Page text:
Who"s davidlian?

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davidlian is an ultra-geeky chinese dude that works for a technology PR agency. He loves fiddling with techno-toys, plays Warhammer 40K, and shoots pictures wherever he goes. Here, he rants about PR, Technology and anything else. Don't expect balance and un-biased, he ain't no journalist. Anything said on this blog are solely davidlian's personal views. Don't confuse them with company mantra, client's views or views of any organisation he may be part of.


Wednesday, October 10, 2007

Your next ad agency - Google?

*Disclosure - I work for Text 100 on the Nokia account. This blog posting is purely my viewpoint, taken from my knowledge of the industry, without any confidential information.*

"There's money to be made in online advertising," - [random internet company exec]

There was an interesting article today in The Business Times (yes, I read NST) about how Google was seeing a real rosy future in mobile phone advertising. (read it here) Well, this isn't exactly new news per se, but I just really liked the article as it presented a real concise picture of the next step in the convergence of mobility, communications, technology, services and content.

You see, the first problem companies really had with the internet was how to monetize it. Why? Because the internet is used mainly by a bunch of freeloaders who expect and want everything to be free. Yet, even if you're generating be best content in the world, the moment you ask people to pay for it online, you can expect your readership, listenership or viewership to drop to about 10% of what you've got. Wonder how many people would watch YouTube if you had to pay US$1.00 per clip? Uh-huh.

So, advertising has been the way forward for making money on the Internet, and this one company, Google, has gotten pretty good at it. Indeed, when the then leader Yahoo! was floundering, along came Google with AdSense and voila! we discovered the first truly workable internet advertising model. Of course, it helped that AdSense was really Web 2.0-savvy (simple bloggers could just add AdSense and make money) and the blogosphere was in the middle of its boom.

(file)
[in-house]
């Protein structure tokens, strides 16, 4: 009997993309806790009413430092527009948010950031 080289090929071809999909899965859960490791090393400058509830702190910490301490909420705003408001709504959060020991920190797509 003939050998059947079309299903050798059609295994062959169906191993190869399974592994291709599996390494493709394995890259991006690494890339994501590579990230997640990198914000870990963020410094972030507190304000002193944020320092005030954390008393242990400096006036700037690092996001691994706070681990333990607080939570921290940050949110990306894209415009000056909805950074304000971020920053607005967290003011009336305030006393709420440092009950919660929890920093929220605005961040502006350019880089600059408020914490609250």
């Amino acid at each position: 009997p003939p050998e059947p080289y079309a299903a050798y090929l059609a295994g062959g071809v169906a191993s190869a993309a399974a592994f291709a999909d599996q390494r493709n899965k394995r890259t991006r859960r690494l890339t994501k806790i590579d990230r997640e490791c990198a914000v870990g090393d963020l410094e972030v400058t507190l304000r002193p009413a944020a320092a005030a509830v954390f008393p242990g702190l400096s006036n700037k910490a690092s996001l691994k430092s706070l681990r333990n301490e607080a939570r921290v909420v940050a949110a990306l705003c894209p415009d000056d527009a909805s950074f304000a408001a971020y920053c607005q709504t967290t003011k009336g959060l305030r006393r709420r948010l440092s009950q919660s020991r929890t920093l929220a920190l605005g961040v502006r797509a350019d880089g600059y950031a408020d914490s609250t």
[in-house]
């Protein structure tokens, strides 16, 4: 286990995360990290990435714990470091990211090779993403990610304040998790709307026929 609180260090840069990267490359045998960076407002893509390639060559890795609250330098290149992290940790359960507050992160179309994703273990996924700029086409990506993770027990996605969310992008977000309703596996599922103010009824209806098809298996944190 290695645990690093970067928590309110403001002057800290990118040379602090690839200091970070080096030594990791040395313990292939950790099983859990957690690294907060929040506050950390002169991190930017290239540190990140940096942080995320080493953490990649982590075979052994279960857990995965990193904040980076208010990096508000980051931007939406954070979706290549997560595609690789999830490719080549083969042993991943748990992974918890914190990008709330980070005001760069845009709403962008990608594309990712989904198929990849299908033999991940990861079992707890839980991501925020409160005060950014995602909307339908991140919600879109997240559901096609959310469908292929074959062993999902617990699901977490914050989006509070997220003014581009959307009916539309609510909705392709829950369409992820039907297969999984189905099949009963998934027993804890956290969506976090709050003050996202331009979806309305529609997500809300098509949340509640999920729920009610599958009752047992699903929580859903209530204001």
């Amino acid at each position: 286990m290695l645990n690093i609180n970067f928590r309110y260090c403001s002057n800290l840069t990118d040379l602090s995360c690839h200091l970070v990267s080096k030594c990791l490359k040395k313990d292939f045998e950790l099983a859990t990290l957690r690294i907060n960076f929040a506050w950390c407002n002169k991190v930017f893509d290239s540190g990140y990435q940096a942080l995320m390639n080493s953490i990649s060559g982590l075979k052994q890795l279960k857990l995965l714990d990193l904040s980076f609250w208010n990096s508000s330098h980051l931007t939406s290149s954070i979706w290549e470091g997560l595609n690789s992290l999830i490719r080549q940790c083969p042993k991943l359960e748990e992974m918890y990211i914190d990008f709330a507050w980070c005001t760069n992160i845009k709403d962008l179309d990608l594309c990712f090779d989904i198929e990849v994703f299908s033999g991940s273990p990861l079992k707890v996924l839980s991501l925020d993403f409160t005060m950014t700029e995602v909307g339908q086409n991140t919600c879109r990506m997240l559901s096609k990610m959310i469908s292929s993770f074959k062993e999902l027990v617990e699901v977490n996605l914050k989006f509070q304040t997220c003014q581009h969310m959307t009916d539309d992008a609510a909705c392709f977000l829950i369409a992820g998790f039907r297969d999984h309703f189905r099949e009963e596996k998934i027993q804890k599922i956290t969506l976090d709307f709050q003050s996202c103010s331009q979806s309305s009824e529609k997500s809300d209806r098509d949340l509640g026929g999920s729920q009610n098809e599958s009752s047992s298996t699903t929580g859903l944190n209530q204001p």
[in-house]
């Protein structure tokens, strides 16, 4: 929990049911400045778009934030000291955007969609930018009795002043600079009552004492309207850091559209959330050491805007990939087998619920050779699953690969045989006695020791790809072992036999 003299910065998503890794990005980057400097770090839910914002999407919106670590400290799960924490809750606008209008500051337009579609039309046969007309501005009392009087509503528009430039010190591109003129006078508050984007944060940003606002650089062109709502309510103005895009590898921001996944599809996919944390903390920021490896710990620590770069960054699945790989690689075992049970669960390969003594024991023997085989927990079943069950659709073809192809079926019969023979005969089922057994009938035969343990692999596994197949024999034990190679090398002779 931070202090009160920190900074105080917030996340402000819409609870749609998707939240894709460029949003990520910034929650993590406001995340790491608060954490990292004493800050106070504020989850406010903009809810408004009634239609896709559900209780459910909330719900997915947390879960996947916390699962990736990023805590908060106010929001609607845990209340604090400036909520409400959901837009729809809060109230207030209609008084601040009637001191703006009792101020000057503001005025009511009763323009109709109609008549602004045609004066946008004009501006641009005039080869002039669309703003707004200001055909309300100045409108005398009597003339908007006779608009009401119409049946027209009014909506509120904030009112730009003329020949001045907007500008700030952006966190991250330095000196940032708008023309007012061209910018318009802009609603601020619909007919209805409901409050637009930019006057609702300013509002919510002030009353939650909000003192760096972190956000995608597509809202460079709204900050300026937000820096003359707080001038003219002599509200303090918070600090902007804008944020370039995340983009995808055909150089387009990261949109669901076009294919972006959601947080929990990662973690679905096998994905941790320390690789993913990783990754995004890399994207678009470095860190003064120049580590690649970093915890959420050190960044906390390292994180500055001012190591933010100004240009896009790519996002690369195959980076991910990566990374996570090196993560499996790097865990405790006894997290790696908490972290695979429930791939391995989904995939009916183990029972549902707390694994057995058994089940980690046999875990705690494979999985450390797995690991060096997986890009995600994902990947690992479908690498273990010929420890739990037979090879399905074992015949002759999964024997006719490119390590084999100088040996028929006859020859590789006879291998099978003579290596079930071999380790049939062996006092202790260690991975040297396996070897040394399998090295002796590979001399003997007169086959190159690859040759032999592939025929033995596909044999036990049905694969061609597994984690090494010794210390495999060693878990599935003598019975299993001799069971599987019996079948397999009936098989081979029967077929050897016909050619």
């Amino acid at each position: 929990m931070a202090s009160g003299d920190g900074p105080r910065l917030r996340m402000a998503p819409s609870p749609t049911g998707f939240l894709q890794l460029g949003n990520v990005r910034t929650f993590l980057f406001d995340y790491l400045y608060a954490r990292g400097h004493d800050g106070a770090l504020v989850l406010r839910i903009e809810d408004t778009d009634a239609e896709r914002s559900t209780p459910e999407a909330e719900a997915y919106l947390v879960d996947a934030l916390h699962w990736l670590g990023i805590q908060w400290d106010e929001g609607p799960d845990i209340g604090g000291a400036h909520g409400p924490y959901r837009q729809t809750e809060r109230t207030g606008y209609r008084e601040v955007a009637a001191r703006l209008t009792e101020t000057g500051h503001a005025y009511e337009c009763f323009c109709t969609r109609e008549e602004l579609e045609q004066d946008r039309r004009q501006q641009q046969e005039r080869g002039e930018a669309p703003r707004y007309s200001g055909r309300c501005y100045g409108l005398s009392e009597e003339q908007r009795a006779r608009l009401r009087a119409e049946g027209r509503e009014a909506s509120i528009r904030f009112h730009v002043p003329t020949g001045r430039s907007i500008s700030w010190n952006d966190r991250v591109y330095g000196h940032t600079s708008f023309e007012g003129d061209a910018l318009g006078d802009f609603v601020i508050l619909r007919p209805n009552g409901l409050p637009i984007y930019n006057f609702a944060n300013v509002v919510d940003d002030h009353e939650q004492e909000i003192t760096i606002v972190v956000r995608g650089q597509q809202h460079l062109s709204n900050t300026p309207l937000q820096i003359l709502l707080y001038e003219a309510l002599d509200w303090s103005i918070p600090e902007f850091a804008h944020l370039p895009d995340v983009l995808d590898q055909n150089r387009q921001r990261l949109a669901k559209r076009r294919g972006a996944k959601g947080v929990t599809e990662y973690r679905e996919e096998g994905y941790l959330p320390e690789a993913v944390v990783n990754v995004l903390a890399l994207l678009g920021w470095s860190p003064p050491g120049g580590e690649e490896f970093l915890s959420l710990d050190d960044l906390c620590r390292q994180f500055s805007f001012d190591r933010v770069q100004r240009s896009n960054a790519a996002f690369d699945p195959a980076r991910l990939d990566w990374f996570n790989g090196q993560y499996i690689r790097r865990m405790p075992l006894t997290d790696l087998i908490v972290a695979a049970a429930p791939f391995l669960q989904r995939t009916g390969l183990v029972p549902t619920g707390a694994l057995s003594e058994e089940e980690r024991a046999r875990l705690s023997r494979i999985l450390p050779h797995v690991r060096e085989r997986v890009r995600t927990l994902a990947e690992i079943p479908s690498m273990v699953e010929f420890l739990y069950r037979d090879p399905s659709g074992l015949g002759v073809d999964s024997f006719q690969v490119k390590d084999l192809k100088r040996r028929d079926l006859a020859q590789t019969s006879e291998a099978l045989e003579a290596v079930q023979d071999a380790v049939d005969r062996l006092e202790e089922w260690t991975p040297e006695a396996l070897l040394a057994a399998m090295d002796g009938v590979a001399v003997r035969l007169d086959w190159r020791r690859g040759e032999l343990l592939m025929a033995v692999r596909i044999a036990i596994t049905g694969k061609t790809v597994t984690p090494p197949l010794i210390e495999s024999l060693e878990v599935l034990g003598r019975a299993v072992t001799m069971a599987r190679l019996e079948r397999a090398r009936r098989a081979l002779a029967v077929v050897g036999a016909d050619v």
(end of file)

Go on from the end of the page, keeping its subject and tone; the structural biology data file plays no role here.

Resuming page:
So now, as we're moving on to the next great phase of technology - the mobile internet - it suddenly makes sense that Google would want in on bringing advertising to the fourth screen - your mobile phone (or device or multimedia computer). Tom Merritt once said on Buzz Out Loud (though I forget which episode), that "Google's goal is to advertise to you wherever you are with whatever means possible." Fantastic plan, actually.

However, Google's probably not the only one moving in this direction this time. Microsoft, via its Live services hopes to attract a couple of eyeballs and sell some advertising as well. Yahoo! is shaping up its own internet advertising offering. Both have solid partnerships with handset manufacturers and are developing application suites that may (and I am heavily speculating here) include advertising in the future. Nokia (and this I know for a fact) has already acquired mobile advertising firm Enpocket and a bunch of other services companies like Twango, and more recently Navteq - so you can expect some innovative new ideas on advertising soon. Do you think Apple might consider moving into advertising too?

So here's the big picture, you now have several big companies steeped in devices, software, or services, all moving towards one zone of competition - advertising. As the internet becomes a more powerful medium, this little niche in advertising may one day become the mainstream mode of reaching people (if it hasn't already). What, then, do you call companies like Google, Microsoft, Yahoo! and Nokia? Ad agencies?

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